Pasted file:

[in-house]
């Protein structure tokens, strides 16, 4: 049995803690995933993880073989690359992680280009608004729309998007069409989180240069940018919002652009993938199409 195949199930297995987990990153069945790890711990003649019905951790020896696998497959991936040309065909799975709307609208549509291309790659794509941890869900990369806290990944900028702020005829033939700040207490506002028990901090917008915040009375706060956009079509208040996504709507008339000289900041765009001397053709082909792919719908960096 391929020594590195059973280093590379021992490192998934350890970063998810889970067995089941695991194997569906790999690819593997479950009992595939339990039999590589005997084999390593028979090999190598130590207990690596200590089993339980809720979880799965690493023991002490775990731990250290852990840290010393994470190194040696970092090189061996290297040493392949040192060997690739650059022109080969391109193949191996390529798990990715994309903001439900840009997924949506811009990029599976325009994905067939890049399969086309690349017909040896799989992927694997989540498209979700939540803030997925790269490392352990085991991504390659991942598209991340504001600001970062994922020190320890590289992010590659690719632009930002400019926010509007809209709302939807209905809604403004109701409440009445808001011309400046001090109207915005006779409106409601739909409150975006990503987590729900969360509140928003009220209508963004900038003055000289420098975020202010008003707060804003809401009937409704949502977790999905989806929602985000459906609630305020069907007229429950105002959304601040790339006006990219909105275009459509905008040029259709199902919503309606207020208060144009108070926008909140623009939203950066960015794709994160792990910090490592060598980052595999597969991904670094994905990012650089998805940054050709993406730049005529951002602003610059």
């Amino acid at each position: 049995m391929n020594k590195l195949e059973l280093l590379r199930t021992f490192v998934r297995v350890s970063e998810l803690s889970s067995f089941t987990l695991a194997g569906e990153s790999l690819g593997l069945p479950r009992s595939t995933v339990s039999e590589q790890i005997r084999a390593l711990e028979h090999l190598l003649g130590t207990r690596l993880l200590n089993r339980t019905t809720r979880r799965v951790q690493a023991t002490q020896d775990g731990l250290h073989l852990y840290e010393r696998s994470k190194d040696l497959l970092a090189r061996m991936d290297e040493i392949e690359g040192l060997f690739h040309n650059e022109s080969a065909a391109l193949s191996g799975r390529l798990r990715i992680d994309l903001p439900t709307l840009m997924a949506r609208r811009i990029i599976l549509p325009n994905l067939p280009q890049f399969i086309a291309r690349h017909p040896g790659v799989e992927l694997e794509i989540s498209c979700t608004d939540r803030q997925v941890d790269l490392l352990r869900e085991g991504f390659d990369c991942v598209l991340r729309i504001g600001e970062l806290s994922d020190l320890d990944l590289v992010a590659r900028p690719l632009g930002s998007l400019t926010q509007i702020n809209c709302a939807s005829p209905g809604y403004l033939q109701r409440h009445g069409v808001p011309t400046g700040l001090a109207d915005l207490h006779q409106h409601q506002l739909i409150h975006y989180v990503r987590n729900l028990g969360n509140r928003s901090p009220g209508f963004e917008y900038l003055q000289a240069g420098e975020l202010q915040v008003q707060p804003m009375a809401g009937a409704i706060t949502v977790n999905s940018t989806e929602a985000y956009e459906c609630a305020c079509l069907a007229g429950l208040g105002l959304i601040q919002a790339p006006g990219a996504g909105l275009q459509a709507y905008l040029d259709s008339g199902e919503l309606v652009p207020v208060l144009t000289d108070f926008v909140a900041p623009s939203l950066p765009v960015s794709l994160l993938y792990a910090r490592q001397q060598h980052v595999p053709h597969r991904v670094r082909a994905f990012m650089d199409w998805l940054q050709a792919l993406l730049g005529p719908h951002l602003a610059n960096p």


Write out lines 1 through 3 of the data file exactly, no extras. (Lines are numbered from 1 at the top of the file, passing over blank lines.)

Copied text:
[in-house]
């Protein structure tokens, strides 16, 4: 049995803690995933993880073989690359992680280009608004729309998007069409989180240069940018919002652009993938199409 195949199930297995987990990153069945790890711990003649019905951790020896696998497959991936040309065909799975709307609208549509291309790659794509941890869900990369806290990944900028702020005829033939700040207490506002028990901090917008915040009375706060956009079509208040996504709507008339000289900041765009001397053709082909792919719908960096 391929020594590195059973280093590379021992490192998934350890970063998810889970067995089941695991194997569906790999690819593997479950009992595939339990039999590589005997084999390593028979090999190598130590207990690596200590089993339980809720979880799965690493023991002490775990731990250290852990840290010393994470190194040696970092090189061996290297040493392949040192060997690739650059022109080969391109193949191996390529798990990715994309903001439900840009997924949506811009990029599976325009994905067939890049399969086309690349017909040896799989992927694997989540498209979700939540803030997925790269490392352990085991991504390659991942598209991340504001600001970062994922020190320890590289992010590659690719632009930002400019926010509007809209709302939807209905809604403004109701409440009445808001011309400046001090109207915005006779409106409601739909409150975006990503987590729900969360509140928003009220209508963004900038003055000289420098975020202010008003707060804003809401009937409704949502977790999905989806929602985000459906609630305020069907007229429950105002959304601040790339006006990219909105275009459509905008040029259709199902919503309606207020208060144009108070926008909140623009939203950066960015794709994160792990910090490592060598980052595999597969991904670094994905990012650089998805940054050709993406730049005529951002602003610059």
């Amino acid at each position: 049995m391929n020594k590195l195949e059973l280093l590379r199930t021992f490192v998934r297995v350890s970063e998810l803690s889970s067995f089941t987990l695991a194997g569906e990153s790999l690819g593997l069945p479950r009992s595939t995933v339990s039999e590589q790890i005997r084999a390593l711990e028979h090999l190598l003649g130590t207990r690596l993880l200590n089993r339980t019905t809720r979880r799965v951790q690493a023991t002490q020896d775990g731990l250290h073989l852990y840290e010393r696998s994470k190194d040696l497959l970092a090189r061996m991936d290297e040493i392949e690359g040192l060997f690739h040309n650059e022109s080969a065909a391109l193949s191996g799975r390529l798990r990715i992680d994309l903001p439900t709307l840009m997924a949506r609208r811009i990029i599976l549509p325009n994905l067939p280009q890049f399969i086309a291309r690349h017909p040896g790659v799989e992927l694997e794509i989540s498209c979700t608004d939540r803030q997925v941890d790269l490392l352990r869900e085991g991504f390659d990369c991942v598209l991340r729309i504001g600001e970062l806290s994922d020190l320890d990944l590289v992010a590659r900028p690719l632009g930002s998007l400019t926010q509007i702020n809209c709302a939807s005829p209905g809604y403004l033939q109701r409440h009445g069409v808001p011309t400046g700040l001090a109207d915005l207490h006779q409106h409601q506002l739909i409150h975006y989180v990503r987590n729900l028990g969360n509140r928003s901090p009220g209508f963004e917008y900038l003055q000289a240069g420098e975020l202010q915040v008003q707060p804003m009375a809401g009937a409704i706060t949502v977790n999905s940018t989806e929602a985000y956009e459906c609630a305020c079509l069907a007229g429950l208040g105002l959304i601040q919002a790339p006006g990219a996504g909105l275009q459509a709507y905008l040029d259709s008339g199902e919503l309606v652009p207020v208060l144009t000289d108070f926008v909140a900041p623009s939203l950066p765009v960015s794709l994160l993938y792990a910090r490592q001397q060598h980052v595999p053709h597969r991904v670094r082909a994905f990012m650089d199409w998805l940054q050709a792919l993406l730049g005529p719908h951002l602003a610059n960096p």